This Approved Document, which takes effect on 1 October 2010, deals with combustion appliances and fuel storage systems in the Building Regulations 2010 (as amended).
Limitation on requirements
In accordance with regulation 8 of the Building Regulations, the requirements in Parts A to D, F to K and N and P (except for paragraphs G2, H2 and J6) of Schedule 1 to the Building Regulations do not require anything to be done except for the purpose
of securing reasonable standards of health and safety for persons in or about buildings (and any others who may be affected by buildings or matters connected with buildings).
Paragraph G2 is excluded from regulation 8 as it deals with the conservation of water. Paragraphs H2 and J6 are excluded from regulation 8 because they deal directly with prevention of the contamination of water and of oil pollution. Parts E and M (which
deal, respectively, with resistance to the passage of sound and access to and use of buildings) are excluded from regulation 8 because they address the welfare and convenience of building users. Part L is excluded from regulation 8 because it addresses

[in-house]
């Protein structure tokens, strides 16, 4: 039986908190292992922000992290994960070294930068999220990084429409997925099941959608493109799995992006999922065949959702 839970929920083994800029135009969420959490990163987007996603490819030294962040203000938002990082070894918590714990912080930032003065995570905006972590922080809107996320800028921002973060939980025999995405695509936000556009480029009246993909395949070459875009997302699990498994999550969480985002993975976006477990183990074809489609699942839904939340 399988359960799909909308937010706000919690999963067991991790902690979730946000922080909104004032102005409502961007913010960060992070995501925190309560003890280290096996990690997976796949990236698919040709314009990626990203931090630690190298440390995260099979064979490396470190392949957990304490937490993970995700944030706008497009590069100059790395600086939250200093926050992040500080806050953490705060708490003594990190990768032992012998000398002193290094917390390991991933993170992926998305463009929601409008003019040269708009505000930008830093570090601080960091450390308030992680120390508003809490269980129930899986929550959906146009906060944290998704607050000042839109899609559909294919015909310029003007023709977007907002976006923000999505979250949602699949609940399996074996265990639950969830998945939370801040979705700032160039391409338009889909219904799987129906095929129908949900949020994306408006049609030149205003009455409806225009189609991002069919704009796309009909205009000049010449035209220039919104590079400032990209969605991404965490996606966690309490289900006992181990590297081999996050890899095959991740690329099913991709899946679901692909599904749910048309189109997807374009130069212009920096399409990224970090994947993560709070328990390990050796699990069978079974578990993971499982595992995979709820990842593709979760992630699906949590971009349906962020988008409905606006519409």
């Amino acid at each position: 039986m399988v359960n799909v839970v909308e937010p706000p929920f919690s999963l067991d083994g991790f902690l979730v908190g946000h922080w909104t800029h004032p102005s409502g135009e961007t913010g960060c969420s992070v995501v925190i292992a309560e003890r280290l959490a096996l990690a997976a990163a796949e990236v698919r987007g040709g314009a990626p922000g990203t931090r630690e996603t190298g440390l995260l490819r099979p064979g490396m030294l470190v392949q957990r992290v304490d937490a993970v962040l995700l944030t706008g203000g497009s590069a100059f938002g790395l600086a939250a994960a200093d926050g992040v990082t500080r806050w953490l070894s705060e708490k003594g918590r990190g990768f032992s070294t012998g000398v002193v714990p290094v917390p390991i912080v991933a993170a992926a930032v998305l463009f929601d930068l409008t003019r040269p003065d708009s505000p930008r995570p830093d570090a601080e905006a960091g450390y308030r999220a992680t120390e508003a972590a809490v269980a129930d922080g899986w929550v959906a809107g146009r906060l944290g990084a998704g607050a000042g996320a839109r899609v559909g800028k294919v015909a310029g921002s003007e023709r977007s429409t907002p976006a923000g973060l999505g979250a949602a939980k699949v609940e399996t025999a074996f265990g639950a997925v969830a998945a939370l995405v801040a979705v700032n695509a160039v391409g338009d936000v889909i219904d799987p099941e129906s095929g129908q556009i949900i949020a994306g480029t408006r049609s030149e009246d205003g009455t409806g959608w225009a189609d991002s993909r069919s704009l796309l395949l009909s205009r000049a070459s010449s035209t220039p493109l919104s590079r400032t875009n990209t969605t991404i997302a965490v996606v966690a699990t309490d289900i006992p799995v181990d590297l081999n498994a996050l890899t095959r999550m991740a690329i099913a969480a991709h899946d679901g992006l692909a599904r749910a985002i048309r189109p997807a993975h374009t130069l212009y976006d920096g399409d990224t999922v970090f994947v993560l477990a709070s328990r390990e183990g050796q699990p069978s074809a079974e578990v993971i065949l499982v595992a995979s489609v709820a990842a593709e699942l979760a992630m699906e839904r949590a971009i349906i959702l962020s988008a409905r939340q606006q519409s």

the conservation of fuel and power. All these matters are amongst the purposes, other than health and safety that may be addressed by Building Regulations.
Types of work covered by this Approved Document
Building work, as defined in regulation 3 of the Building Regulations 2010, includes the erection and extension of a building, the provision or extension of a controlled service or fitting, and the material alteration of a building or a controlled service
or fitting. In addition, Building Regulations may apply in cases where the purposes for which or the manner or circumstances in which a building or part of a building is used change in the way that constitutes a material change of use. Under regulation
4 of the Building Regulations 2010 (as amended), building work should be carried out in such a way that, on completion of work,
i. the building complies with the applicable Parts of Schedule 1 to the Building Regulations,
ii. in the case of an extension or material alteration of a building, or the provision, extension or material alteration of a controlled service or fitting, where it did not comply with any such requirement, it is no more unsatisfactory in relation to
that requirement than before the work was carried out.
Work described in Part J concerns the provision or extension of controlled services or fittings. Work associated with installations covered in these sections may be subject to other relevant Parts of the Building Regulations.
Material change of use